Hey, Boo: Harper Lee and 'To Kill a Mockingbird' (2010) Poster

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Birth of a Novel
Forn5518 February 2012
In this engaging documentary film, director/writer Mary Murphy explores both the background to and impact of author Harper Lee's enormously influential and well-loved 1960 novel, "To Kill a Mockingbird." Drawing upon a host of resources including: interviews with residents of Lee's hometown of Monroeville, Alabama and personal friends of the author's; film footage of civil rights demonstrations in the U.S. south during the early and mid-1960's; commentary by a host of celebrities (Oprah Winfrey, Tom Brokaw, Rosanne Cash, Anna Quindlen, Scott Turow and many others); still photographs; and scenes from the 1962 movie starring Gregory Peck, Murphy weaves together a compelling portrait of the gestation of a literary novel. "To Kill a Mockingbird" -- which won a Pulitzer Prize -- is one of those rare books that manages both to look back in time to small-town southern life in the 1930's and also forward to the racial and social issues surrounding the civil rights struggles of the 1960's. It has rightly become a touchstone of American literature in the 50+ years since its publication. It is to filmmaker Murphy's credit that -- while not scanting the civil rights' issues the book antedates -- she keeps the major focus of this 2010 film upon the book and its author. By so doing, she manages to augment the viewer's sense of the book's impact; understatement possesses a quiet power that overblown rhetoric cannot touch.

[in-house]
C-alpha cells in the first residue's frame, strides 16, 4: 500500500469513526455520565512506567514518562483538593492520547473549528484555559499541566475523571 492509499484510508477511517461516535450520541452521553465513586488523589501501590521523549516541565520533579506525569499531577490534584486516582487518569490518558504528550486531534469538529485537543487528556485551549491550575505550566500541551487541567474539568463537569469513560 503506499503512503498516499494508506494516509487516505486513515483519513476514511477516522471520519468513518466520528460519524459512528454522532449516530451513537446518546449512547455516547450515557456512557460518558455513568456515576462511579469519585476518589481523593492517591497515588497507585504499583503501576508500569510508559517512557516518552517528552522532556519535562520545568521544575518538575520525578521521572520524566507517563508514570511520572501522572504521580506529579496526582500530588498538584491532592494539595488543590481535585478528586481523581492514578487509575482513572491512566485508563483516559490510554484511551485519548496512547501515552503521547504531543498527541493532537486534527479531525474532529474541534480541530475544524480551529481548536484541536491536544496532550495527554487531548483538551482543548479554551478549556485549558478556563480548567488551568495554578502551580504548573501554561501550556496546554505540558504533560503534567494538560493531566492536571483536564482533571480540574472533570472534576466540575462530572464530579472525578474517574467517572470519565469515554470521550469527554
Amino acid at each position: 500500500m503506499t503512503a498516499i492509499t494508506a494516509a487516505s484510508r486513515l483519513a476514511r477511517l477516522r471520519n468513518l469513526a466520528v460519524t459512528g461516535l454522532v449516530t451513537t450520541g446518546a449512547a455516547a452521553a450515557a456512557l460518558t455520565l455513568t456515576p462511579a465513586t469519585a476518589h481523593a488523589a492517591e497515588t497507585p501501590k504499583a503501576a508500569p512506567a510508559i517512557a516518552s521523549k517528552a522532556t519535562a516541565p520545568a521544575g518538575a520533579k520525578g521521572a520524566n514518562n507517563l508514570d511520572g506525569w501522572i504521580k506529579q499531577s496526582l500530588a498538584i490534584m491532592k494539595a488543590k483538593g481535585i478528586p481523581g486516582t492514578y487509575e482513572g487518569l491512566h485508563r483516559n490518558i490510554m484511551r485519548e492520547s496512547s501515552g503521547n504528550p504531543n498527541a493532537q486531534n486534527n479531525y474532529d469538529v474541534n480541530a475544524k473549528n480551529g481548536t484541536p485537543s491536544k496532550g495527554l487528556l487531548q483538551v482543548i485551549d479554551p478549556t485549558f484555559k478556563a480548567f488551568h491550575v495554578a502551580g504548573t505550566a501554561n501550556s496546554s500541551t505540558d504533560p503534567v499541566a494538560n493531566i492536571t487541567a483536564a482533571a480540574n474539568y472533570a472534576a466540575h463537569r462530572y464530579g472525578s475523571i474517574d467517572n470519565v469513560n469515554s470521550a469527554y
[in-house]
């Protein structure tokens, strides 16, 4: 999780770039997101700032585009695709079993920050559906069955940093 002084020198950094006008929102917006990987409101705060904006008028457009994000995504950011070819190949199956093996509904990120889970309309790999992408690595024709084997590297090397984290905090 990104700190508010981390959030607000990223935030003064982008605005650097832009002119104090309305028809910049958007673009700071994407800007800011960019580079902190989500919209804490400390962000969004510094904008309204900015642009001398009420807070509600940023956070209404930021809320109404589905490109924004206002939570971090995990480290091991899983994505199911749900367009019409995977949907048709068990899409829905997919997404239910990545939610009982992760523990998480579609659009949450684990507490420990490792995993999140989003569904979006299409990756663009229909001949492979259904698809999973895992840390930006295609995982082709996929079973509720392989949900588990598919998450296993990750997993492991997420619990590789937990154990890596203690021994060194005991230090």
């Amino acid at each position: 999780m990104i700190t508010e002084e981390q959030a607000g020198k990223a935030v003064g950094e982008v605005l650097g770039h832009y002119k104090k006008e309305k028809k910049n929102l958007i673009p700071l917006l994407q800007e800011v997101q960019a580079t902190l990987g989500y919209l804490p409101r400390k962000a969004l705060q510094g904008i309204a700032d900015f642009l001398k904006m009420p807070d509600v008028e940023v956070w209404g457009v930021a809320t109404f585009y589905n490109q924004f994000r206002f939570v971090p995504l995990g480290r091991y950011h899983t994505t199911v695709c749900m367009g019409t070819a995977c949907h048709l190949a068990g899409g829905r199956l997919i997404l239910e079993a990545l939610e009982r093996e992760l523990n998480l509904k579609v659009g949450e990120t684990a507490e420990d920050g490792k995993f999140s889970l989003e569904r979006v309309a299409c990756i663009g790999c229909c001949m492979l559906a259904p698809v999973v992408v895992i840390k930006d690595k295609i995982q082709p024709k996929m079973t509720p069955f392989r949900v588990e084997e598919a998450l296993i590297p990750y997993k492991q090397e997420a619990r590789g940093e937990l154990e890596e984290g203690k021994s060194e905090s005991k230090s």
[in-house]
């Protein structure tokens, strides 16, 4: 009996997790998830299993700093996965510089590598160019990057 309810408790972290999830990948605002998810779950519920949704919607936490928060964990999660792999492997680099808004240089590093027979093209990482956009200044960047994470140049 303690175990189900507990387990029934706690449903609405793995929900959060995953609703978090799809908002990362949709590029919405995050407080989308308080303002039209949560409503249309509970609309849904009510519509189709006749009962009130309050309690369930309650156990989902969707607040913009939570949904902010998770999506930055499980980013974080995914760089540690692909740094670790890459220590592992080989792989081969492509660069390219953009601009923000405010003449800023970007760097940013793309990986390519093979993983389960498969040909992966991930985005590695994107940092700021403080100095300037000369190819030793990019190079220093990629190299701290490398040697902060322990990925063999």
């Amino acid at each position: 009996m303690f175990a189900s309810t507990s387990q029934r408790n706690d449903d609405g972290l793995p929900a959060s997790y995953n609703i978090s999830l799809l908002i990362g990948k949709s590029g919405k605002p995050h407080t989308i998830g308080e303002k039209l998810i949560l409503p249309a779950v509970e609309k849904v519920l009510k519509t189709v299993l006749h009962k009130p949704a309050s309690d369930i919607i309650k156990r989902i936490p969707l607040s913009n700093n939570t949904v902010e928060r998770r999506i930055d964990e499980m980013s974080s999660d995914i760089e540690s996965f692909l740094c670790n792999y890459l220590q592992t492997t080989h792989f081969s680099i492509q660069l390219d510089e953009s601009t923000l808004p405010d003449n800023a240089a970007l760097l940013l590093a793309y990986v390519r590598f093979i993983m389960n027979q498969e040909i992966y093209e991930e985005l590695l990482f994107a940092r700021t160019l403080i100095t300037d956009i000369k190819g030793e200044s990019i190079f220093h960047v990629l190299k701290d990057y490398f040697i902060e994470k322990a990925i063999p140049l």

At 78 running minutes, "Hey, Boo: Harper Lee and 'To Kill a Mockingbird'" is not a long film documentary, but it pulls the viewer in and commands attention. It is delightfully funny in some places (novelist Allan Gurganus' reminiscing about novelist Truman Capote -- a childhood friend of Lee's -- comes to mind); horrifying in others, and -- like the book it examines -- ultimately moving.
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Nice Look at Author, Book and Movie
Michael_Elliott19 June 2012
Hey, Boo: Harper Lee and To Kill a Mockingbird (2010)

*** 1/2 (out of 4)

Mary Badham, Tom Brokaw, Rosanne Cash, Alice Finch Lee, James McBride, Jon Meacham, James Patterson, Anna Quindlen, Richard Russo, Scott Turow and Oprah Winfrey are among the people interviewed for this documentary, which was released on the 50th anniversary of the release of Harper Lee's To Kill a Mockingbird. The documentary talks about Lee's early life, getting the book published, the success and movie that followed and of course how the author turned away from the public as she rarely granted interviews and never released another book. If you don't know the story of Lee or the book then this here is a must see. There's no question that just about every aspect of the book is covered and I found it incredibly interesting hearing about some of the real people that characters in the book are based on. The Truman Capote connection is also another fascinating subject that is covered. The film never really answers the question on why Lee ran away from everyone or why she never wrote another book. There's talk about perhaps she knew she couldn't top it and the rumor of Capote having wrote it are also discussed. The interview segments are all pretty good as the celebrities and writers talk about the impact that both the book and film had on them. There's also some good stuff about how the book deserves credit for being one of the earliest movements in the Civil Rights. At 80-minutes the film is very fast paced and it covers quite a bit of ground, which should please fans or those just wanting to hear the backstory to this classic novel.
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